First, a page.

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ruby-throated hummingbird on nest


A ruby-throated hummingbird sits on her nest, which is well camouflaged with bits of lichen and sheltered by maple leaves above.

July 11, 2014, Page A5-A6


By Annie Reid
Westborough Community Land Trust

Nesting Hummingbirds

It’s always a treat to see a hummingbird zoom up to a hummingbird feeder or hover at a garden flower. These tiny birds seem like fleeting, exotic gifts from the tropics. But they also live in our local woods and even breed there, like so many of the birds that come to Westborough and neighboring towns for the spring and summer. With luck, you might glimpse one there, doing ordinary things that other birds do, like perching quietly on a bare branch or feeding young in a nest.

For all of us who live in states east of the Mississippi River, the hummingbird that we see is the ruby-throated hummingbird (Archilochus colubris). These amazingly quick creatures – so tiny that you might mistake one for a dragonfly – have jewel-like iridescent colors that shimmer when the light catches them just right. Their bodies are green, and males have a red throat patch that flashes in the sun (but may look black otherwise).

The hummingbird lifestyle is a solitary one. These tiny, feisty birds are aggressive toward one another, as you might notice if more than one hummingbird shows up at a feeder. Males and females stake out and defend their own separate territories containing good food sources – flowers with nectar and trees with oozing sap for sugar, and plenty of small insects such as mosquitos, gnats, small bees, small caterpillars, and spiders to provide protein. In the case of females, a territory should also include good nesting sites.

What’s a good nesting site for a ruby-throated hummingbird? The far end of a slightly down-sloping tree branch, near water or overhanging it, is a favorite location. The chosen spot usually has some leaves just above, forming a canopy that provides shade, shelter, and concealment. And below there’s usually nothing that a predator might use to approach. (Adult hummingbirds are so quick that predators rarely catch them, but chicks in a nest are more vulnerable.)

female ruby-throated hummingbird feeding chicks


A female ruby-throated hummingbird feeds her two chicks. Note than only males have the characteristics ruby-red throat.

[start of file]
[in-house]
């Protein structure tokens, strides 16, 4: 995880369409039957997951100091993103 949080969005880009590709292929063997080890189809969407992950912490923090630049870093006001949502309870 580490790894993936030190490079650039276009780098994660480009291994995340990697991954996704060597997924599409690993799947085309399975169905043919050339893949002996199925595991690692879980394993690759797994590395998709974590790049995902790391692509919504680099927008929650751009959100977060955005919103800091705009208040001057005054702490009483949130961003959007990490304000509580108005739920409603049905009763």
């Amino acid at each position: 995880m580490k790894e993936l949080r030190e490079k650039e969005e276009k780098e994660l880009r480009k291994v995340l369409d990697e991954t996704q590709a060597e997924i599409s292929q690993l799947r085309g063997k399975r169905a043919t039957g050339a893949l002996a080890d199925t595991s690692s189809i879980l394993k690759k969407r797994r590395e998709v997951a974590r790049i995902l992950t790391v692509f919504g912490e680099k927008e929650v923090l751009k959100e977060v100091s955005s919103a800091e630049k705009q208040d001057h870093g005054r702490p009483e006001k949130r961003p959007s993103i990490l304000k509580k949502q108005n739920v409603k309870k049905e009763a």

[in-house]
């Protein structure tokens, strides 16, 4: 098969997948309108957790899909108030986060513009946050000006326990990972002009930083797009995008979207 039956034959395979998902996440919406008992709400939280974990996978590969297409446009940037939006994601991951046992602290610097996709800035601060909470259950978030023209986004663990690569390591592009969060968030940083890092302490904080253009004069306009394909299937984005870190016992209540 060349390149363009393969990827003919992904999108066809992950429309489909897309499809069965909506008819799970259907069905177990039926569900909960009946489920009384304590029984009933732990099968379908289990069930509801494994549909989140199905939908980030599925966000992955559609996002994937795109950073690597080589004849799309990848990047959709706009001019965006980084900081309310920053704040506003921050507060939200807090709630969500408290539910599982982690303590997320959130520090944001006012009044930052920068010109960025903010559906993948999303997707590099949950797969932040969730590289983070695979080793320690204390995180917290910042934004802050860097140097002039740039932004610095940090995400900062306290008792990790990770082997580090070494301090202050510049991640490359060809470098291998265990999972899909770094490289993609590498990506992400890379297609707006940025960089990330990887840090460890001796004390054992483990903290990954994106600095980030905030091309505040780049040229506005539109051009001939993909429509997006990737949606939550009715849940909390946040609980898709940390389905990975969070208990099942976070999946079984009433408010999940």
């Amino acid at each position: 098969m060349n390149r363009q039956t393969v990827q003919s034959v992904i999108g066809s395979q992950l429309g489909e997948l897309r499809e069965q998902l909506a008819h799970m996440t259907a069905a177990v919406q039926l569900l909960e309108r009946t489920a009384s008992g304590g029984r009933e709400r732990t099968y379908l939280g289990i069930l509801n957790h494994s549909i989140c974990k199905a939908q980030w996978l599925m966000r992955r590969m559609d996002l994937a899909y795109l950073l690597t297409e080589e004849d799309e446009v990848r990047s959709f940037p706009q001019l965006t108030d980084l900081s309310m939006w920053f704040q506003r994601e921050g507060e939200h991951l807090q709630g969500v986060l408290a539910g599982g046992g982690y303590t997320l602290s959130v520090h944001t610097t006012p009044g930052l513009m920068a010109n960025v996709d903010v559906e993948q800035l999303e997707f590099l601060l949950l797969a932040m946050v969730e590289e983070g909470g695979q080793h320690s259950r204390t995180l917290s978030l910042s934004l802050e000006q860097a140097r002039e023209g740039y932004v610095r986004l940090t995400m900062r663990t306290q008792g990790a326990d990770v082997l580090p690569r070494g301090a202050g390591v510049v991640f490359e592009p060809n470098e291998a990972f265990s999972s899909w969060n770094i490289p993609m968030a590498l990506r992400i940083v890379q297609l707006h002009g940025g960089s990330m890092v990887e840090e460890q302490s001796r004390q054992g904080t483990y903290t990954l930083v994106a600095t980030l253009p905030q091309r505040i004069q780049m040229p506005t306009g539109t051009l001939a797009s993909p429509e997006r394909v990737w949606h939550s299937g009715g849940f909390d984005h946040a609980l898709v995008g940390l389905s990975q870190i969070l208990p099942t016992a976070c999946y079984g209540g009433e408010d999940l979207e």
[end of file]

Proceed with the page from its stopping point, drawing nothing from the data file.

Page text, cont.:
Males and females don’t pair up the way so many other birds do. Instead, they find one another for a brief courtship involving a fancy U-shaped flight display by the male and a brief mating encounter. Then the two go their separate ways. The male goes on to court other females. The female finishes building a nest she has probably already started, lays two bean-sized (half-inch) white eggs, sits on the nest, and feeds and cares for the chicks all on her own.

A hummingbird nest is about as tiny as you might expect – an inch deep and two inches wide. Think of it as about the size of a walnut shell. It’s held together with spider silk – stolen from spider webs – so it’s both strong and stretchy and can expand as the two hummingbird chicks grow. Inside, it’s soft with down from plants such as ferns, dandelions, and thistles. On the outside, it’s well camouflaged with bits of lichen and moss.

The nest is in use for a little more than a month. A female ruby-throat incubates her eggs for about 12-14 days, and then the two chicks hatch and grow rapidly for 18-22 days. They start out about the size of bumblebees and grow to the size of their mother, or slightly larger, in that time. (For a wonderful online set of day-by-day photos showing hummingbird chicks from egg to fledgling, go to http://www.learner.org/jnorth/tm/humm/NestWeeklyCQs.html .) She continues to feed them for about a week after they leave the nest.

What’s this miracle food that she gives them? Its composition changes over time, but it starts off as fluid from her crop, which is a pouch in her throat that stores and softens food she has eaten – insects and nectar. She squirts it down the chicks’ throats using her slim beak and her long grooved tongue, which she can stick out far beyond the end of her beak. Later, she might pass whole insects to chicks as they get to be adult-sized.

hummingbird chick


A hummingbird chick in the nest sticks out its tongue.

After breeding, the ruby-throated hummingbirds that arrived in our area or passed through it (back in late April and May) will depart in late August and September. Watch for them then. They’ll head for southern Mexico and Central America for the winter. For as long as they can, they travel over land, taking energy drinks of nectar along the way. Among their favorite summer flowers are spotted jewelweed (Impatiens capensis), cardinal flower (Lobelia cardinalis), trumpet creeper (Campsis radicans), wild bergamot (Monarda fistulosa), bee-balm (Monarda didyma), and many more. It has been suggested that they follow the blossoming jewelweed south. Then they fatten up for a week and many of them make an arduous 600-mile nonstop flight across the Gulf of Mexico, flying just above the waves. Some others may make a longer journey over land, along the coast of Mexico.

Hummingbirds are native to North and South America, with 18 species in North America and more than 300 species in South America. Different hummingbirds live in meadows, rain forests, and deserts. We have only one, and it likes our woods, so let’s enjoy ruby-throated hummingbirds while they’re here.

Nature Notes is printed in The Westborough News on behalf of WCLT (Westborough Community Land Trust). Report your own local nature sightings (or check out what others have seen) on WCLT's Facebook page! Find more information about enjoying nature in Westborough, including trail maps and a calendar of events, at the WCLT website

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